Lifestyle Books and Art 25 Feb 2017 A Master of all the ...

A Master of all the Arts

Published Feb 25, 2017, 12:00 am IST
Updated Feb 25, 2017, 6:41 am IST
At a retrospective of his art works, artist Thota Vaikuntam recalls his artistic journey.
Artist Thota Vaikuntam standing with some of his earliest works from the 1970s, that were heavily inspired by music.
 Artist Thota Vaikuntam standing with some of his earliest works from the 1970s, that were heavily inspired by music.

Today, Thota Vaikuntam might be a famous artist with his work sold all over the world, but he was once a boy from a small village in Telangana who set out to the city, believing that art was his calling.

Five decades, and several highs and lows later, Vaikuntam is sitting in an art gallery, filled with his works. And just like the name of the show Bhaavanaatharangam, he too feels a wave of emotions hitting him.

Vaikuntam, the musician
His repertoire has certainly changed as an artist — the now famous works of Telangana women weren’t even conceived in the early ’70s. “This was during the phase when I was into music,” he says as he points out to a set of works that have artists playing the violin among other instruments. “I used to hang out with a lot of musicians, sometimes I would spend nights with them and eventually ended up drawing them.”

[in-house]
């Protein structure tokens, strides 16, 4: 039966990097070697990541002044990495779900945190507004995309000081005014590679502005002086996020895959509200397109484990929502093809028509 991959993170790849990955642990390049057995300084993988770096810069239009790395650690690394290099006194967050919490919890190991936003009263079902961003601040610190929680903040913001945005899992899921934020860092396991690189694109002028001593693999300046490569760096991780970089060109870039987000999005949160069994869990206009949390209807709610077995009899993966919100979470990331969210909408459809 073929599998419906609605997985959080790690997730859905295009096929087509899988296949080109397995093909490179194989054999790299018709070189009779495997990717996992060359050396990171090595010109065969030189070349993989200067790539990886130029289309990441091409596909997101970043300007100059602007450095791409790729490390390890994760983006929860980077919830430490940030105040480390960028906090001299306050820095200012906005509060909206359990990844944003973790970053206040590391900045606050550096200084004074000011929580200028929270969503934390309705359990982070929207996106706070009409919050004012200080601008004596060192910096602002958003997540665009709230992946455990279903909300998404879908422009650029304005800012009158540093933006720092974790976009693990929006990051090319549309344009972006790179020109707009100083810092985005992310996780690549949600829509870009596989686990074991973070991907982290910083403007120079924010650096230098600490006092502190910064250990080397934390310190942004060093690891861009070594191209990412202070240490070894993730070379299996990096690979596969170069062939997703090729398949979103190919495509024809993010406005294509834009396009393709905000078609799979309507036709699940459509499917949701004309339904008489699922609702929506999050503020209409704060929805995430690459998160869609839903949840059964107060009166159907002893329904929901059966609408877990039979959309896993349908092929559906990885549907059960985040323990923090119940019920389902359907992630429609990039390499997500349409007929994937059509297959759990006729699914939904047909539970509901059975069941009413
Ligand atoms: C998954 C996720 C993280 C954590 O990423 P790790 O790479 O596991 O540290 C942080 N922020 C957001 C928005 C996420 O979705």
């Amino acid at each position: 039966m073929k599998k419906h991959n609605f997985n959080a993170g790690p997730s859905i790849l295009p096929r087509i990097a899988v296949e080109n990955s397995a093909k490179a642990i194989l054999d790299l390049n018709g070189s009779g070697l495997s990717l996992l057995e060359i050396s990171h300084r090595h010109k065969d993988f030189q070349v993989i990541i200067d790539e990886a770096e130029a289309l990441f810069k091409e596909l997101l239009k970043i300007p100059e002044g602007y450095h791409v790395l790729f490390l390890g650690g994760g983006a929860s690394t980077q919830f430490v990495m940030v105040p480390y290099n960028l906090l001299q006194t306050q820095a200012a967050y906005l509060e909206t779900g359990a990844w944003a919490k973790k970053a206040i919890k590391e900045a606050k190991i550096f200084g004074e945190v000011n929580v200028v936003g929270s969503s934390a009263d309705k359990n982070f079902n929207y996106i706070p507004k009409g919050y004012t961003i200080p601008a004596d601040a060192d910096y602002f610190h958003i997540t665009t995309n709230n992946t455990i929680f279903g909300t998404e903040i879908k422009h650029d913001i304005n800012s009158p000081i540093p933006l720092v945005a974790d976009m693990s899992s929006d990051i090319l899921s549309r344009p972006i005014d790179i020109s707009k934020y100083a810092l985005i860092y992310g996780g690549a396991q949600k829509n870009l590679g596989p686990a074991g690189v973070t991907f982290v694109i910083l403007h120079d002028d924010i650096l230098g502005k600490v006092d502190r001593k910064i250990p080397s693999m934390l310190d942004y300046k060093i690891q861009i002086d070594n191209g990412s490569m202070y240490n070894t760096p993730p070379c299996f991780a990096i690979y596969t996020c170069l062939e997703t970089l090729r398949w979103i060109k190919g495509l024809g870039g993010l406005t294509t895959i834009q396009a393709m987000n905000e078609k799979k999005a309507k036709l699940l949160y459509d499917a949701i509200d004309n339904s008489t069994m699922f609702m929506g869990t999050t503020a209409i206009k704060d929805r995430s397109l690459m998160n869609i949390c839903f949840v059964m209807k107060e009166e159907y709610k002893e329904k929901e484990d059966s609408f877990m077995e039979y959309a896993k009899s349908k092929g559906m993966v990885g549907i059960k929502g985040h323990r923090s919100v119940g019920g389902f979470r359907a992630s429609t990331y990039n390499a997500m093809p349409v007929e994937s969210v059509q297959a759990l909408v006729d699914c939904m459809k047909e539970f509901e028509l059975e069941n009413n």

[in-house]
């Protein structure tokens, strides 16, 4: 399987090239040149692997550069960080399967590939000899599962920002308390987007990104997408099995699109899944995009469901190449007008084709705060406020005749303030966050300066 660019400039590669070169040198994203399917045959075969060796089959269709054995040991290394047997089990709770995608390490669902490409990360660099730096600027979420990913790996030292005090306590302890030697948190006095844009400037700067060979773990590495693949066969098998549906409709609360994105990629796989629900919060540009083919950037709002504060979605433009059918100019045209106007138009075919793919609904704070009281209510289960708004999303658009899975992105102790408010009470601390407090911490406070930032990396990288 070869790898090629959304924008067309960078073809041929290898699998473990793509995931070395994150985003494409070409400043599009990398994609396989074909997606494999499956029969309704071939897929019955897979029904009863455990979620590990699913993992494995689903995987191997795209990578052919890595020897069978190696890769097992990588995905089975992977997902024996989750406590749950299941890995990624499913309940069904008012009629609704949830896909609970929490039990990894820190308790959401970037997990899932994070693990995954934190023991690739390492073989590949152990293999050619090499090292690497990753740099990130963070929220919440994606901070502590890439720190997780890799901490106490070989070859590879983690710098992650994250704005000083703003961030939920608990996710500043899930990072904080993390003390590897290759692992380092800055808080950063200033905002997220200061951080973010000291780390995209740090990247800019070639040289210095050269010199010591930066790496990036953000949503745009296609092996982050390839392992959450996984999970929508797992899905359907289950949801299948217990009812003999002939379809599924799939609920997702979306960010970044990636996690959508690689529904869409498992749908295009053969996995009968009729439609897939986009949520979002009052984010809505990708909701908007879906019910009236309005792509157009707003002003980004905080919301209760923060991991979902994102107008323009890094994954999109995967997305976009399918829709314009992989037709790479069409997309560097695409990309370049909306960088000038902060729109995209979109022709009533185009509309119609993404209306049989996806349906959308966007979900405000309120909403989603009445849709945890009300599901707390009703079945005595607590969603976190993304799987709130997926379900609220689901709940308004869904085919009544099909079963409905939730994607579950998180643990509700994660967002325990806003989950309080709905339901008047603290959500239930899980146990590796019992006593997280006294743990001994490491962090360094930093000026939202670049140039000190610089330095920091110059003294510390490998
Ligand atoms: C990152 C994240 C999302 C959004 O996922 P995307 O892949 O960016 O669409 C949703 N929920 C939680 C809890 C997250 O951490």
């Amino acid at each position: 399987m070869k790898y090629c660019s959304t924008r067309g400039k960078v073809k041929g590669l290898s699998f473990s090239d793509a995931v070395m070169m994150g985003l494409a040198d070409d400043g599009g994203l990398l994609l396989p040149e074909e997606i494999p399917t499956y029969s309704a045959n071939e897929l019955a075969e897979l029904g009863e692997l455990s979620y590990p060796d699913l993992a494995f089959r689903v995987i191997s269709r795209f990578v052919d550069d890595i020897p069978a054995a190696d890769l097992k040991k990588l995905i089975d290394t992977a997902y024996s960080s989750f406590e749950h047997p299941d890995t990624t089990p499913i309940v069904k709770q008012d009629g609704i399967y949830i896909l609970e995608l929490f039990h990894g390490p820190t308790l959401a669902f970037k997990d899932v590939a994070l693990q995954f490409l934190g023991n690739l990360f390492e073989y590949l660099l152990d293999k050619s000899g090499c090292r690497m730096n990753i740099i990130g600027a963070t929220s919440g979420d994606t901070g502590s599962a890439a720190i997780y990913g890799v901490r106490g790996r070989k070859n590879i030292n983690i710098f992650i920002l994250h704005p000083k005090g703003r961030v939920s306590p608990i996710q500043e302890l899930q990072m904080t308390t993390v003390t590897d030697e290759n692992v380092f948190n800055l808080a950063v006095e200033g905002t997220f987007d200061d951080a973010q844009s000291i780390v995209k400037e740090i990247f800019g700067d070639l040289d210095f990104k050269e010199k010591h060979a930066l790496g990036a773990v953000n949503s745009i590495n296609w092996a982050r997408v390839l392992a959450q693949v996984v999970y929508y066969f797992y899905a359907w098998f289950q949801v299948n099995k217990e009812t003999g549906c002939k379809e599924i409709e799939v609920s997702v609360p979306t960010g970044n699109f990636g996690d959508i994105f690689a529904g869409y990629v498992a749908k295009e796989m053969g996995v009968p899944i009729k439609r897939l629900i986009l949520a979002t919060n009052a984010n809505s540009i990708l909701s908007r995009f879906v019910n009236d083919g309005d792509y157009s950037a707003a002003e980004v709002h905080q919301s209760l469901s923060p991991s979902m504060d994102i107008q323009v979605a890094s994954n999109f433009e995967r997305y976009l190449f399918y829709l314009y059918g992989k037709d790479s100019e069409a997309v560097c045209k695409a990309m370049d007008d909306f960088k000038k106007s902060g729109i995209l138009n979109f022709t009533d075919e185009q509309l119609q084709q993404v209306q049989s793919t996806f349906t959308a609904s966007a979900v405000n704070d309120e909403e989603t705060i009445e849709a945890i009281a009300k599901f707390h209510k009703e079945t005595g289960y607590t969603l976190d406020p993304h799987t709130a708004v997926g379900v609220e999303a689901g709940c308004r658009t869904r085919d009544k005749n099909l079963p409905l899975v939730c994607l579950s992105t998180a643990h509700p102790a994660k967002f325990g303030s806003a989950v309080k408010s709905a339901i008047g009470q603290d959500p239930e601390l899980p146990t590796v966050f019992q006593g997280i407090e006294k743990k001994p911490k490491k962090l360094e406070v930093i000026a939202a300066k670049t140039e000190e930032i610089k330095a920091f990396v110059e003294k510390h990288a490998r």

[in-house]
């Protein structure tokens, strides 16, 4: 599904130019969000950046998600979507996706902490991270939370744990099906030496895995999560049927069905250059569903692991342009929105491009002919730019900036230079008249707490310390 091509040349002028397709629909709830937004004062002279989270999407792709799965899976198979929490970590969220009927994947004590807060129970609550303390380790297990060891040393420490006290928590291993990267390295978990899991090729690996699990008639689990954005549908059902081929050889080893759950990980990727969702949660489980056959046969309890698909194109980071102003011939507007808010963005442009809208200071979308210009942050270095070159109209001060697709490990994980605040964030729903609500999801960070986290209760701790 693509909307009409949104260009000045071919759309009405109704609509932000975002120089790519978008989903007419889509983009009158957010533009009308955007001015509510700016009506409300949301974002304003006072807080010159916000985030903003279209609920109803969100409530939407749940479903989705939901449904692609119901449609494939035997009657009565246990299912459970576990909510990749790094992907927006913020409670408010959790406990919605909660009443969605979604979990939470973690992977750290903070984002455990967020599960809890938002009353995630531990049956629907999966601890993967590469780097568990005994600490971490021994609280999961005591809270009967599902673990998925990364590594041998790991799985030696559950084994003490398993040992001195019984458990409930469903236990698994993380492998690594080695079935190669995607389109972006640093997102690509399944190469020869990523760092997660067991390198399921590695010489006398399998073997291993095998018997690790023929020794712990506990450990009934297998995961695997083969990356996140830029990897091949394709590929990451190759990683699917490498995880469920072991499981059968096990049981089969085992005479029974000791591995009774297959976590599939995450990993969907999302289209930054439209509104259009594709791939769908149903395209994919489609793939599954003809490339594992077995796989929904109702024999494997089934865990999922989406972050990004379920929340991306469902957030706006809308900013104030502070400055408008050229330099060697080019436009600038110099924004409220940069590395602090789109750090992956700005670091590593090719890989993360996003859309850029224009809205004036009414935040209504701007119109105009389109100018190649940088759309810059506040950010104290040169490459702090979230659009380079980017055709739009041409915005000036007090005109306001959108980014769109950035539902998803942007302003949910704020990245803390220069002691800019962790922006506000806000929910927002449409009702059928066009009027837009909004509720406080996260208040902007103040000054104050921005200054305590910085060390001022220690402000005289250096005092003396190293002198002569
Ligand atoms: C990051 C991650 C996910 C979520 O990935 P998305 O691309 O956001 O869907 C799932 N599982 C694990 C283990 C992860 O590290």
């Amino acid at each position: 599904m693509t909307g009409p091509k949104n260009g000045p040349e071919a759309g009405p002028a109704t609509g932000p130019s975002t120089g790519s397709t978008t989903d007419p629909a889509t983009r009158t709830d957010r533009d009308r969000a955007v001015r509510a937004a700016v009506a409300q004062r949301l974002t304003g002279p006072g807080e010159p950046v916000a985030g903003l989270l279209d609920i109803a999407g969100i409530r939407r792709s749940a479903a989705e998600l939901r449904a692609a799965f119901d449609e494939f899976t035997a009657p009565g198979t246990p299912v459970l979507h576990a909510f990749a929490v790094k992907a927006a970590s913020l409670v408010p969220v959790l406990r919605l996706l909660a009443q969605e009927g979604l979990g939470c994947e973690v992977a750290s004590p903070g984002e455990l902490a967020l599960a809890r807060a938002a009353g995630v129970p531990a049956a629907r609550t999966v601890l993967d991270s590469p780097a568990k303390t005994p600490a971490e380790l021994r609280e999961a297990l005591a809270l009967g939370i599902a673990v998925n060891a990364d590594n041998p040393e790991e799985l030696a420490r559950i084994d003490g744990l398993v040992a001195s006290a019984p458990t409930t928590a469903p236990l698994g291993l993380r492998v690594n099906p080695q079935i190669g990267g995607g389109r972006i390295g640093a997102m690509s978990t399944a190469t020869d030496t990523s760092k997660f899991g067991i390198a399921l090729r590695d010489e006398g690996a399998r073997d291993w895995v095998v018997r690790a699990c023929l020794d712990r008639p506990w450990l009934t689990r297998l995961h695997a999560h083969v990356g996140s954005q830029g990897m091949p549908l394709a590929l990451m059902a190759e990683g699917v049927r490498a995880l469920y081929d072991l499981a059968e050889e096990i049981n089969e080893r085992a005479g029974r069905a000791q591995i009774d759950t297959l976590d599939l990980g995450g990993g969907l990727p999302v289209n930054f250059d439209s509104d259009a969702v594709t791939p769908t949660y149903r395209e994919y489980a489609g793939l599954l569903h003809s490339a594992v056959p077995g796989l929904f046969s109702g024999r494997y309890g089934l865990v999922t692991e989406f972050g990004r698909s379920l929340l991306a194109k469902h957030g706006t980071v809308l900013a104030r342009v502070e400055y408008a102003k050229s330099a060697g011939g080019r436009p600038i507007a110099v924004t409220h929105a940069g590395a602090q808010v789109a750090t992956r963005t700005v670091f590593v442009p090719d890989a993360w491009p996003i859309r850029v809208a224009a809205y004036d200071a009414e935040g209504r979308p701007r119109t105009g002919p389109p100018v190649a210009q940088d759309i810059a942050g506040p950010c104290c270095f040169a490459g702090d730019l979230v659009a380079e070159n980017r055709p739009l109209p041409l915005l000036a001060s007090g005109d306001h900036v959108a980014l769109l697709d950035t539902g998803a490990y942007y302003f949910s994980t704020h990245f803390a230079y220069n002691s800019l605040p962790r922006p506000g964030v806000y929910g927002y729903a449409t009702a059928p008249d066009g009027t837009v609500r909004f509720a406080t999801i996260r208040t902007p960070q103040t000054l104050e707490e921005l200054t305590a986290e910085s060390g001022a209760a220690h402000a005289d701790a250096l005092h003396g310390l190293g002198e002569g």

Back when Vaikuntam was studying Fine Arts from the College of Fine Arts and Architecture, Hyderabad, he would walk down to the nearby College of Music. “I was confused about the instrument, but wanted to play something small and so I was handed a violin. That is one of the toughest instruments to master,” he says with a laugh.


Vaikuntam’s tryst with the violin lasted for exactly six months. “I really loved music but didn’t have the time to practise. Drawing took up a lot of my time and sadly, I had to give up the violin,” he says, admitting, “I have never played the violin after that, but sometimes I play the banjo at home, just for fun.”

Art was not easy
Today, Vaikuntam has created several thousand artworks. But there was a time when he couldn’t get himself to draw a tree right. “I struggled a lot,” he says.